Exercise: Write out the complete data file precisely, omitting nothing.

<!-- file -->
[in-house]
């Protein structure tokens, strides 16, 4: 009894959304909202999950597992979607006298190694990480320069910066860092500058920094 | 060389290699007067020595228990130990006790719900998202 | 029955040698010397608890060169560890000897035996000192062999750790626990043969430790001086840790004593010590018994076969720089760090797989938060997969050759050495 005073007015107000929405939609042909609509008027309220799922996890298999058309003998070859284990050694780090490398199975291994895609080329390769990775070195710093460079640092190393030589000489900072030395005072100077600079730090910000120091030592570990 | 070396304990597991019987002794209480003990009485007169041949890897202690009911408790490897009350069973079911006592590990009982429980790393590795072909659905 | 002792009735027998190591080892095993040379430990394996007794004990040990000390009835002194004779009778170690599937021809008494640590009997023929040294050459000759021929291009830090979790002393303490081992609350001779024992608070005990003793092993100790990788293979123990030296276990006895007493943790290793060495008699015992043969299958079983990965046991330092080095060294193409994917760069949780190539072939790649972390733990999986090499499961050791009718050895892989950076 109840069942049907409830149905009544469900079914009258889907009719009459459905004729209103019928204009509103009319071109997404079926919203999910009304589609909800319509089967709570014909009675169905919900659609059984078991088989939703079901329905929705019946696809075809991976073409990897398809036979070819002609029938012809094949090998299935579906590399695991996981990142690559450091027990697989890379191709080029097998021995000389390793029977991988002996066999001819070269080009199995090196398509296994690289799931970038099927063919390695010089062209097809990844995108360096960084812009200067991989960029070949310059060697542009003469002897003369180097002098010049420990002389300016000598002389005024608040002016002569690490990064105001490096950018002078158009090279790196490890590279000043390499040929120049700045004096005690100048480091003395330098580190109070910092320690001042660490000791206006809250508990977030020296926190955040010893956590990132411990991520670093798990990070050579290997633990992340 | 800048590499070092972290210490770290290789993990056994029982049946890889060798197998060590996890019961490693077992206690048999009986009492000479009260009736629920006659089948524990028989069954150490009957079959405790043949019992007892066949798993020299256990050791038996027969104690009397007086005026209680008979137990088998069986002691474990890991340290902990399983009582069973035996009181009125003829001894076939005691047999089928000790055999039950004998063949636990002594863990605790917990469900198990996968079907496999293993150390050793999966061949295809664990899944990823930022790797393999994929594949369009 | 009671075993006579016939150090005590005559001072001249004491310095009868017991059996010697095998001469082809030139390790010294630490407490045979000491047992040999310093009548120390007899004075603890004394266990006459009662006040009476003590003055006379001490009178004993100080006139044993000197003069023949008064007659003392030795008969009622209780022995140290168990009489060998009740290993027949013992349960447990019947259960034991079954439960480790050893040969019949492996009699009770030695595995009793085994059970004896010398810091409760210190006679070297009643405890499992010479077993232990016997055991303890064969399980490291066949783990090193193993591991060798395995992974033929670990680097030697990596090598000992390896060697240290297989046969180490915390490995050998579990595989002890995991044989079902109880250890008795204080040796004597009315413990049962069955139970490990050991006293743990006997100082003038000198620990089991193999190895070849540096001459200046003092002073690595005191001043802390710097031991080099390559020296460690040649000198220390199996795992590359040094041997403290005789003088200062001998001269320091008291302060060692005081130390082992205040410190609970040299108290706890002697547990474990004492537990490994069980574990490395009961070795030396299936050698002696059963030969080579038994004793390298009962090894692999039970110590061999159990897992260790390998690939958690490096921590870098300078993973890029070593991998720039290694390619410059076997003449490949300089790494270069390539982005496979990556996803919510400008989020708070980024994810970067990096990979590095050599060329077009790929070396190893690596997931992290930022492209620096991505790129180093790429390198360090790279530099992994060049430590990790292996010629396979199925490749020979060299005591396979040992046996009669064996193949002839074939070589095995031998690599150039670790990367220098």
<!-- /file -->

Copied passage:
[in-house]
């Protein structure tokens, strides 16, 4: 009894959304909202999950597992979607006298190694990480320069910066860092500058920094 | 060389290699007067020595228990130990006790719900998202 | 029955040698010397608890060169560890000897035996000192062999750790626990043969430790001086840790004593010590018994076969720089760090797989938060997969050759050495 005073007015107000929405939609042909609509008027309220799922996890298999058309003998070859284990050694780090490398199975291994895609080329390769990775070195710093460079640092190393030589000489900072030395005072100077600079730090910000120091030592570990 | 070396304990597991019987002794209480003990009485007169041949890897202690009911408790490897009350069973079911006592590990009982429980790393590795072909659905 | 002792009735027998190591080892095993040379430990394996007794004990040990000390009835002194004779009778170690599937021809008494640590009997023929040294050459000759021929291009830090979790002393303490081992609350001779024992608070005990003793092993100790990788293979123990030296276990006895007493943790290793060495008699015992043969299958079983990965046991330092080095060294193409994917760069949780190539072939790649972390733990999986090499499961050791009718050895892989950076 109840069942049907409830149905009544469900079914009258889907009719009459459905004729209103019928204009509103009319071109997404079926919203999910009304589609909800319509089967709570014909009675169905919900659609059984078991088989939703079901329905929705019946696809075809991976073409990897398809036979070819002609029938012809094949090998299935579906590399695991996981990142690559450091027990697989890379191709080029097998021995000389390793029977991988002996066999001819070269080009199995090196398509296994690289799931970038099927063919390695010089062209097809990844995108360096960084812009200067991989960029070949310059060697542009003469002897003369180097002098010049420990002389300016000598002389005024608040002016002569690490990064105001490096950018002078158009090279790196490890590279000043390499040929120049700045004096005690100048480091003395330098580190109070910092320690001042660490000791206006809250508990977030020296926190955040010893956590990132411990991520670093798990990070050579290997633990992340 | 800048590499070092972290210490770290290789993990056994029982049946890889060798197998060590996890019961490693077992206690048999009986009492000479009260009736629920006659089948524990028989069954150490009957079959405790043949019992007892066949798993020299256990050791038996027969104690009397007086005026209680008979137990088998069986002691474990890991340290902990399983009582069973035996009181009125003829001894076939005691047999089928000790055999039950004998063949636990002594863990605790917990469900198990996968079907496999293993150390050793999966061949295809664990899944990823930022790797393999994929594949369009 | 009671075993006579016939150090005590005559001072001249004491310095009868017991059996010697095998001469082809030139390790010294630490407490045979000491047992040999310093009548120390007899004075603890004394266990006459009662006040009476003590003055006379001490009178004993100080006139044993000197003069023949008064007659003392030795008969009622209780022995140290168990009489060998009740290993027949013992349960447990019947259960034991079954439960480790050893040969019949492996009699009770030695595995009793085994059970004896010398810091409760210190006679070297009643405890499992010479077993232990016997055991303890064969399980490291066949783990090193193993591991060798395995992974033929670990680097030697990596090598000992390896060697240290297989046969180490915390490995050998579990595989002890995991044989079902109880250890008795204080040796004597009315413990049962069955139970490990050991006293743990006997100082003038000198620990089991193999190895070849540096001459200046003092002073690595005191001043802390710097031991080099390559020296460690040649000198220390199996795992590359040094041997403290005789003088200062001998001269320091008291302060060692005081130390082992205040410190609970040299108290706890002697547990474990004492537990490994069980574990490395009961070795030396299936050698002696059963030969080579038994004793390298009962090894692999039970110590061999159990897992260790390998690939958690490096921590870098300078993973890029070593991998720039290694390619410059076997003449490949300089790494270069390539982005496979990556996803919510400008989020708070980024994810970067990096990979590095050599060329077009790929070396190893690596997931992290930022492209620096991505790129180093790429390198360090790279530099992994060049430590990790292996010629396979199925490749020979060299005591396979040992046996009669064996193949002839074939070589095995031998690599150039670790990367220098």